I should write something pretty here. Pretty people, pretty place, pretty words would fit. But I ain't in no pretty mood (this humidity is doing a number on m beard) so random it's gonna be.
In 2001 or so my mother (after making sure the whole Y2K thing was over) decided to move to Israel (one of her lifelong dreams). I was in Yeshiva there at the time and, suddenly, for no apparent reason, I became Mr. Popular (I wasn't a Rabbi yet).
At the time we lived in the Yeshiva which was in Bnei Brak. Bnei Brak is the perfect place for learning. There's really nothing else to do. Besides buying Cholent on thursday nights, and this really good Baguette place. And a decent falafel joint. (Yes my life surrounded around food. At times in Yeshiva all we ate was Chummus and bread. Three times a day.) And while bus #400 left every hour to Jerusalem from across the street (though we used to choose a further one so the administration would't catch us), we still had to either come back that night or find somewhere to stay. Enter my mothers apartment on 37 Azza Street, Rehavia, Jerusalem. Perfect location smack in middle of the city, wonderful neighborhood, walking distance to the Old City (and of course Ben Yehuda, which in retrospect wasn't that cool after all), and everywhere else (anything under 10 miles is walking distance in Israel).
Speaking of walking across town. Combine this with my healthy aversion to spending any sort of money (especially since, well, I didn't really have any) and you get some crazy walking stories. I've walked 8 miles at 2 AM after a concert (I had no clue where I was going) to save a taxi fare, and another time walked 6 miles to the Dr. for a jaw issue and 5 miles in on the return I tweaked my back and had to crawl the last mile (almost literally). I knew shortcuts across every neighborhood, oh man I miss that place.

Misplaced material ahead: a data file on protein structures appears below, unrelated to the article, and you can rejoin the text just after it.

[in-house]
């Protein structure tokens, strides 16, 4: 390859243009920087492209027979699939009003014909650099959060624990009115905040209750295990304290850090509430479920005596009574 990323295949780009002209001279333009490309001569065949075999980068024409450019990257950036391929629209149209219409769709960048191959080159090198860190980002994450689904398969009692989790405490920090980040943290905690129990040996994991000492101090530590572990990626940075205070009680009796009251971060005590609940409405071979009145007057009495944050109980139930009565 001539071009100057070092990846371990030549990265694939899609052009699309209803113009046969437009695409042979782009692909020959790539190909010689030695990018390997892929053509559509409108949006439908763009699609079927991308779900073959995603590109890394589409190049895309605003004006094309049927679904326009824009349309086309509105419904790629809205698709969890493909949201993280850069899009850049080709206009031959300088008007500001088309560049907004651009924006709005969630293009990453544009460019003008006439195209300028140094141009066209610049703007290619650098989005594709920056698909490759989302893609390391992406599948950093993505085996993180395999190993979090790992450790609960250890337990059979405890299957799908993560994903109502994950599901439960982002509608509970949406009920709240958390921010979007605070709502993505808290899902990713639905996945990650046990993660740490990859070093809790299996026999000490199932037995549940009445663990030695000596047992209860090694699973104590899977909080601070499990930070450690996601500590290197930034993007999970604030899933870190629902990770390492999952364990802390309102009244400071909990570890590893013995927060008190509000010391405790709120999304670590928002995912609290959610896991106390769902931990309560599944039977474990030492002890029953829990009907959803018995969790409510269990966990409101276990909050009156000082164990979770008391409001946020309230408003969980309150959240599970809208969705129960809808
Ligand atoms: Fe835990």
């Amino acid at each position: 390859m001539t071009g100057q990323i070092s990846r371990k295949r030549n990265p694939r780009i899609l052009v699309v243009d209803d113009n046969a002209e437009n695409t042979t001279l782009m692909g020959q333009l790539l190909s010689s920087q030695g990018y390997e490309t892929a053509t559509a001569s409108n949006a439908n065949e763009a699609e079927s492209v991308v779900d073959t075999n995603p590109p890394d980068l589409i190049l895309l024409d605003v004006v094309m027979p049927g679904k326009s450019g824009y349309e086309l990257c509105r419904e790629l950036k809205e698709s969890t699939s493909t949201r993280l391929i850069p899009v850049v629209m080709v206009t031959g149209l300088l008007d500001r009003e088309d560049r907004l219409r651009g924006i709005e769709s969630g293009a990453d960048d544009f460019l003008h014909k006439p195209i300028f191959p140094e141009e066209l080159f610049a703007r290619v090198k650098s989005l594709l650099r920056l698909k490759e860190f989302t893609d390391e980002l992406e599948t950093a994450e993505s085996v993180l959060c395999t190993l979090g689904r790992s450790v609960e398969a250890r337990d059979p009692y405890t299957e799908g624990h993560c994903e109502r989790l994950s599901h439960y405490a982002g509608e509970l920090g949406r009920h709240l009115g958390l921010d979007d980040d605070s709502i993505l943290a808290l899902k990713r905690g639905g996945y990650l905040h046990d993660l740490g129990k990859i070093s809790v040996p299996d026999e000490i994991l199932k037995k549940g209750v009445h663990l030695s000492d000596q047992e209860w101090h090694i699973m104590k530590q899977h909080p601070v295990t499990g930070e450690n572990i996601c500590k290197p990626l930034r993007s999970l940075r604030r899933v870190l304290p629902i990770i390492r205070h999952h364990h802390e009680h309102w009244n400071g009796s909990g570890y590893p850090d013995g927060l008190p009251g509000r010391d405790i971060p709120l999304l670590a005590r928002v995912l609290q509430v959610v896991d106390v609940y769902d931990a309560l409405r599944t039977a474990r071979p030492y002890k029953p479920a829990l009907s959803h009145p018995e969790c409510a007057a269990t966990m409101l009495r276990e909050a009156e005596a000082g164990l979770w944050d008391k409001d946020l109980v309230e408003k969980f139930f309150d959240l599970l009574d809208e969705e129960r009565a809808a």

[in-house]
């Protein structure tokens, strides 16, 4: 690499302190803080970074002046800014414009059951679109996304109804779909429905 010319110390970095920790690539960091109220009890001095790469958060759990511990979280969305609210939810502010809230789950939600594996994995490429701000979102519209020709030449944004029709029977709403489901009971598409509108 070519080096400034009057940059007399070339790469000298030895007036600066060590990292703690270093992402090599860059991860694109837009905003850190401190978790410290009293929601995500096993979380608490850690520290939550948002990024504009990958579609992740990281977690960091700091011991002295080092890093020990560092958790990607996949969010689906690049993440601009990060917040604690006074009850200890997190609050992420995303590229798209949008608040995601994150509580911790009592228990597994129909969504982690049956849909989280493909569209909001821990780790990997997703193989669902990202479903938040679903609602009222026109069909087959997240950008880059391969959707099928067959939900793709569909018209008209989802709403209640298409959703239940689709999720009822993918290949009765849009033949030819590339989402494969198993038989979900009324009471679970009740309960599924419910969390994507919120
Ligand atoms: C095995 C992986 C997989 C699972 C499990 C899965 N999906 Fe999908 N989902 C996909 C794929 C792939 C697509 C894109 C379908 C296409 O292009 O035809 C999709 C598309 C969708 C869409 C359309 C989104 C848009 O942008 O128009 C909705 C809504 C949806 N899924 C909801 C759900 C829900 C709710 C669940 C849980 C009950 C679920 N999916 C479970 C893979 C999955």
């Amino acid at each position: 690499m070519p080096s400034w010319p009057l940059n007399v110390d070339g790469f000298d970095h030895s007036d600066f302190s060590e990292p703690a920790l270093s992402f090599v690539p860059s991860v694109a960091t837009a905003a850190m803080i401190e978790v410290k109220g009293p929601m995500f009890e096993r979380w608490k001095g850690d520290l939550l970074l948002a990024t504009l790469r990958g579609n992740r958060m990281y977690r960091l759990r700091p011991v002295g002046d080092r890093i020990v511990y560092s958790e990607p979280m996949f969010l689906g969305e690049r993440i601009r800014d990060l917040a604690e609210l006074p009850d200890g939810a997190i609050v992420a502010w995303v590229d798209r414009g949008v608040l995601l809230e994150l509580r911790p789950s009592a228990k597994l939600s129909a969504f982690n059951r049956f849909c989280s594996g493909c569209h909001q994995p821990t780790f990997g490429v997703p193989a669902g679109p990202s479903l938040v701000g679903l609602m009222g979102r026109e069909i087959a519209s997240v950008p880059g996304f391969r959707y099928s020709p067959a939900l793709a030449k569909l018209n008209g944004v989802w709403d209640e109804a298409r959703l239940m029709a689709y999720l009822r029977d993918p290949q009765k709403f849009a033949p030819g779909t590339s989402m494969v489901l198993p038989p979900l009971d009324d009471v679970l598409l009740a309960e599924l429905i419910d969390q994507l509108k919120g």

Next door (39 Azza Street), lived this dude by the name of Benjamin Netanyahu. Yeah, that one. He lived in this unpretentious house with some uzi-toting muscled sunglasses in front, on the side, on top, down the block...
Summer vacation in Israel is 3 weeks long. So instead of counseloring, or camping, or skiing in New Zealand (though I really wanted to make that work), a few friends and I camped out at my mama's place. Until we got kicked out for not sweeping or something and slept on towels in the mountains for a week. But before that we had a grand ole time. One balmy evening we spent an hour or two making paper airplanes and chucked em over the porch in Netanyahu's direction, hoping they'd shoot some down. They didn't. I'm still ticked about that.
You may think I'm rambling and you'd be right.
When (okay, if) I grow up, there is no way I'm going to be regurgitating old stories (again and again) that happened way back when when life was interesting. I don't buy that whole "the best years of my life" happened between the years of 18 and 24.
Which is part of why we're moving. Life has seemed a bit, well, stagnant. Like we're just floating along the streams. Yeah we're working hard, raising a cackle of kids, yada yada. But man, I feel like we're just waking up. Like we just read the other day "until this day, God did not give you a heart to know, eyes to see, and ears to hear..." It's time to see, hear, and know.
I photographed Amy Grace and her beautiful children last year when she lived down in SoCal and I was able to do so again now that they moved to the bay area (it's what all the cool people are doing). She has a fantastic way of seeing her world and family and is blessed with the ability to share that view, both with words and with photographs. You could see her work at A Beautiful Life and Motherhood With A Camera.